ASH: J&J, Legend's anti-BCMA CAR-T keeps it consistent in phase 2 as FDA filing looms

Bristol Myers Squibb and bluebird bio were first to file an anti-BCMA CAR-T for approval, but Johnson & Johnson and Legend Biotech are hot on their heels. The duo unveiled the first phase 2 data for its prospect, which banished multiple myeloma in two-thirds of patients and shrank tumors in 97% of patients. J&J plans to file the treatment for FDA approval by the end of the year.

The data, presented virtually Saturday at the annual meeting of the American Society of Hematology, come from 97 patients whose cancer had returned after a median of six prior treatments or had not responded to treatment in the first place. The investigators followed the patients for a median of one year after treatment. J&J’s Janssen unit previously reported data from 29 patients from the phase 1b part of the trial, showing the treatment—ciltacabtagene autoleucel, or cilta-cel—eliminated tumors in 86% of patients and shrank tumors in all 29 of them for a 100% overall response rate.

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“Of course, it’s difficult to beat that number, but we are pleased to report that now, when we include all 97 patients in the CARTITUDE-1 trial, the overall response rate remains very high at 97%,” said Ying Huang, Ph.D., CEO and chief financial officer of Legend Biotech. “After a median follow-up of 12.4 months, we still see a 67% stringent complete response rate that is very consistent with the data reported at ASCO 2020 and ASH 2019,” Huang added, referring to a response rate defined by the absence of two key markers of myeloma in the blood and bone marrow.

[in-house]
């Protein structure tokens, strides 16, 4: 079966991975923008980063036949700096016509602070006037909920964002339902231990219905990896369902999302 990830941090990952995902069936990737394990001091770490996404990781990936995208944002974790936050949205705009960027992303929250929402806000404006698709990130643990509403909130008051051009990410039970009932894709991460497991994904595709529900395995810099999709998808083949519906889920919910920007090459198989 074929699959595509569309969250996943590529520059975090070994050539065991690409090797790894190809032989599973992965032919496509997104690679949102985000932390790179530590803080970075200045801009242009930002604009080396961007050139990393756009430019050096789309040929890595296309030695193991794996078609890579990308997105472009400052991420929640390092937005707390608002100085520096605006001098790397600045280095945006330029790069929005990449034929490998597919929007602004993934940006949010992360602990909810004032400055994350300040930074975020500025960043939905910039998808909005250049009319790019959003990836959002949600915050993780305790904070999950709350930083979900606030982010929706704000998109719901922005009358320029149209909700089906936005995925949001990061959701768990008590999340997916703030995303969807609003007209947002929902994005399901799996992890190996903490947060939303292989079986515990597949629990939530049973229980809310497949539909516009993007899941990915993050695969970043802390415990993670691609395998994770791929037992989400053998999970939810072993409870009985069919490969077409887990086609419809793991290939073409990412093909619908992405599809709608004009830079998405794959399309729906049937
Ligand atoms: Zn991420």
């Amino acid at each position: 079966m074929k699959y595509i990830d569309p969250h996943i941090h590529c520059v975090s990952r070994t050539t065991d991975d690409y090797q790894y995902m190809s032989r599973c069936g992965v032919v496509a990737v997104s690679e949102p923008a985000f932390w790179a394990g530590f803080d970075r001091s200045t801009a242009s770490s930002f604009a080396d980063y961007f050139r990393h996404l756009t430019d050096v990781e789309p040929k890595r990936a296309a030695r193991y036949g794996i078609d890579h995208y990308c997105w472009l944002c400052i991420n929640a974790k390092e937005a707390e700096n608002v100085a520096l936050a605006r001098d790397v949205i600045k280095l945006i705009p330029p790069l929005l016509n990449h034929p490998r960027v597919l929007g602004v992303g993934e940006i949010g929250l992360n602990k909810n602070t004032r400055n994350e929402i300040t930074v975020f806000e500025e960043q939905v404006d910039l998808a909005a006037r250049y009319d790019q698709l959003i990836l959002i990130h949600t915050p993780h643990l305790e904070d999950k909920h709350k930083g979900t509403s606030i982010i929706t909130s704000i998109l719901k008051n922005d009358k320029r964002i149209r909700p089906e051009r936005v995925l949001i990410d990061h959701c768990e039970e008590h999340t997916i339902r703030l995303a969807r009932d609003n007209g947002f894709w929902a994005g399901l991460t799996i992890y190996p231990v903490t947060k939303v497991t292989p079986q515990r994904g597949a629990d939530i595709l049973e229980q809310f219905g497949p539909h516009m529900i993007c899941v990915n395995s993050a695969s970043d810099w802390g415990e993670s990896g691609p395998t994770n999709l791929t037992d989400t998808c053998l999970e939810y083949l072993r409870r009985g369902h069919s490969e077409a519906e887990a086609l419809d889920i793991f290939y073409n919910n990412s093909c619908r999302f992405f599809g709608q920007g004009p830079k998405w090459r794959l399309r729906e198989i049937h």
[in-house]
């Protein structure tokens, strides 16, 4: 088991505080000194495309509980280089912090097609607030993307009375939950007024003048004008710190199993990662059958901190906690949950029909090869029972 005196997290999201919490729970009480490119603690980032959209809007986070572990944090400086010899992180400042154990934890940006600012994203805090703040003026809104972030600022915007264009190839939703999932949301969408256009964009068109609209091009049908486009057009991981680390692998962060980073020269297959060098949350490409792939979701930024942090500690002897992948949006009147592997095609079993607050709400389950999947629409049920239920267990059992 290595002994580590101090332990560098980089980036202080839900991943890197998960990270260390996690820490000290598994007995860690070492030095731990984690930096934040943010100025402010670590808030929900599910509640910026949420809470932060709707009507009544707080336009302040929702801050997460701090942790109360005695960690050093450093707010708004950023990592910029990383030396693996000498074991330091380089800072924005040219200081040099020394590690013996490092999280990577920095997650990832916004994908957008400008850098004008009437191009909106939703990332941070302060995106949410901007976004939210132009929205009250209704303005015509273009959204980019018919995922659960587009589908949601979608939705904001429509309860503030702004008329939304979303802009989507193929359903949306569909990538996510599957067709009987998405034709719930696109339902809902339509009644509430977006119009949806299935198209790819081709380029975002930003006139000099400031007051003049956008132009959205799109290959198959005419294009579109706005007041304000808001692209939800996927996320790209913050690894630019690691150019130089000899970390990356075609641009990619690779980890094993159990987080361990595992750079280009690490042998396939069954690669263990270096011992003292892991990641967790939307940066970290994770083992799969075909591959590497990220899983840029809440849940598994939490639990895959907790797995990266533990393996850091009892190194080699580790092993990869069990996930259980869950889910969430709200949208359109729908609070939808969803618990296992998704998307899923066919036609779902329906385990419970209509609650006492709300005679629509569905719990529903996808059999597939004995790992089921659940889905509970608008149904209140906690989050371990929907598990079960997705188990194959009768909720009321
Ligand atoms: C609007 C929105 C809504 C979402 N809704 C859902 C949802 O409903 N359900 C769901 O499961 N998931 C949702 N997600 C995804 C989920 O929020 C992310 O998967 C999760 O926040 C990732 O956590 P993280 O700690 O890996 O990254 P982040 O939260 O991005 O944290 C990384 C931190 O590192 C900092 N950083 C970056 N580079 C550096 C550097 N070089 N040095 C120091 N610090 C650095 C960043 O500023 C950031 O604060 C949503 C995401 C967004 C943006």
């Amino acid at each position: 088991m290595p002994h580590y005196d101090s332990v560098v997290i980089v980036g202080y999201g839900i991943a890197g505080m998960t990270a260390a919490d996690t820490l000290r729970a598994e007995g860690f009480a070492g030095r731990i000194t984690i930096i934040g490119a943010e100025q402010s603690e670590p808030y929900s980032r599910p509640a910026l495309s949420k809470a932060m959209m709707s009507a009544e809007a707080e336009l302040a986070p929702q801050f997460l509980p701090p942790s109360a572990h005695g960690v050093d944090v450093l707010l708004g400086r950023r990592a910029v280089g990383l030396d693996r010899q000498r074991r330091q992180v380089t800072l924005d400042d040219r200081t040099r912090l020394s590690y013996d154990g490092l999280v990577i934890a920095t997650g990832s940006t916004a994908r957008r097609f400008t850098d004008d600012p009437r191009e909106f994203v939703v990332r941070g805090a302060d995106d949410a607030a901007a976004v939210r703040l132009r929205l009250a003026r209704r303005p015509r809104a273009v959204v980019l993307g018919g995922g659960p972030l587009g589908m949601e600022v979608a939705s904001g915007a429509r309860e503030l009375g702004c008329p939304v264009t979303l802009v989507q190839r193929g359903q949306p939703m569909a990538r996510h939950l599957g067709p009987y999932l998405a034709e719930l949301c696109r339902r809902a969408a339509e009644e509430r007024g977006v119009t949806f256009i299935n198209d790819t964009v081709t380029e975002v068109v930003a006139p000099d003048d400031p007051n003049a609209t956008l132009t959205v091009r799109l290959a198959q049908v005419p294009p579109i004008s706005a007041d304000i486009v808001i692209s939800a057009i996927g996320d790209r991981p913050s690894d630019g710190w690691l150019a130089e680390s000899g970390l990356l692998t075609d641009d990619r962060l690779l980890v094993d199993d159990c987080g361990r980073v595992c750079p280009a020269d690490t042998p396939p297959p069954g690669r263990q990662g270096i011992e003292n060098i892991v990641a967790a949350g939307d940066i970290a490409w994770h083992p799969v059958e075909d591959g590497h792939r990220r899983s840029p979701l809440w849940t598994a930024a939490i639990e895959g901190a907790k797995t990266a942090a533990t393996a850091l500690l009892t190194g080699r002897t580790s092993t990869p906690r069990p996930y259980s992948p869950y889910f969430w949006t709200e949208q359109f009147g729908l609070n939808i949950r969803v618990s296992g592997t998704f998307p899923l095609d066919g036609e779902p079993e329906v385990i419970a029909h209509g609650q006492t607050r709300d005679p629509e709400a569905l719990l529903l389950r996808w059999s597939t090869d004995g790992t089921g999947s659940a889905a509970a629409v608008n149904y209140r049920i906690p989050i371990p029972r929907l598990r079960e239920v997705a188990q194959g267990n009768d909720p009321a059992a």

“I’ll summarize the data with one single word: consistency,” Huang said.

The median duration of response had not been reached, meaning that more than half of the patients were still responding to treatment after one year. The median progression-free survival had not been met either, indicating that more than half of the patients had not seen their disease worsen over that same time frame. At the one-year mark, 89% of the patients were still alive, and 77% of the patients had not seen their cancer progress.

It’s good news for a patient group that has been failed by all available treatment options. Those include proteasome inhibitors such as Amgen’s Kyprolis and Takeda and J&J’s Velcade, immunomodulatory drugs including BMS’ Revlimid and Pomalyst and anti-CD38 antibodies like J&J’s Darzalex.

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“If you look at those patients who have tried and failed all three major classes of drugs, any other treatment as a monotherapy would usually yield progression-free survival of about four months,” Huang said. With about three-quarters of patients still alive a year after treatment, cilta-cel may offer a “pretty significant improvement” over the four months typically seen in last-line myeloma treatment, he said.

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The most common side effects investigators flagged were neutropenia, an abnormally low white blood cell count, and cytokine release syndrome (CRS), which happens when CAR-T works too well and activates the immune system too strongly. Though 95% of the patients suffered CRS, the vast majority (95%) of the cases were mild. Of the 14 patients who died in the study, one died from CRS. Five patients died because their cancer worsened, while the remaining eight died from other side effects including sepsis, pneumonia and neurotoxicity.

As seen in earlier data, CRS predictably came on about a week after treatment—later than it usually does with other CAR-T therapies—with nearly all cases (99%) resolved in the first two weeks. Because of that timeline, J&J and Legend figure they may not need to keep patients in the hospital for monitoring after treatment, instead sending them home and bringing them back again only on an as-needed basis.

“Pending FDA approval, J&J and Legend could potentially explore cilta-cel treatment in an outpatient setting,” Huang said, which would be a "welcome development for patients."

Outpatient treatment also has the potential to "relieve hospitals of a lot of burden, including the physicians and nurses you require to take care of and monitor those patients," as well as to free up ICU space for other patients, he added.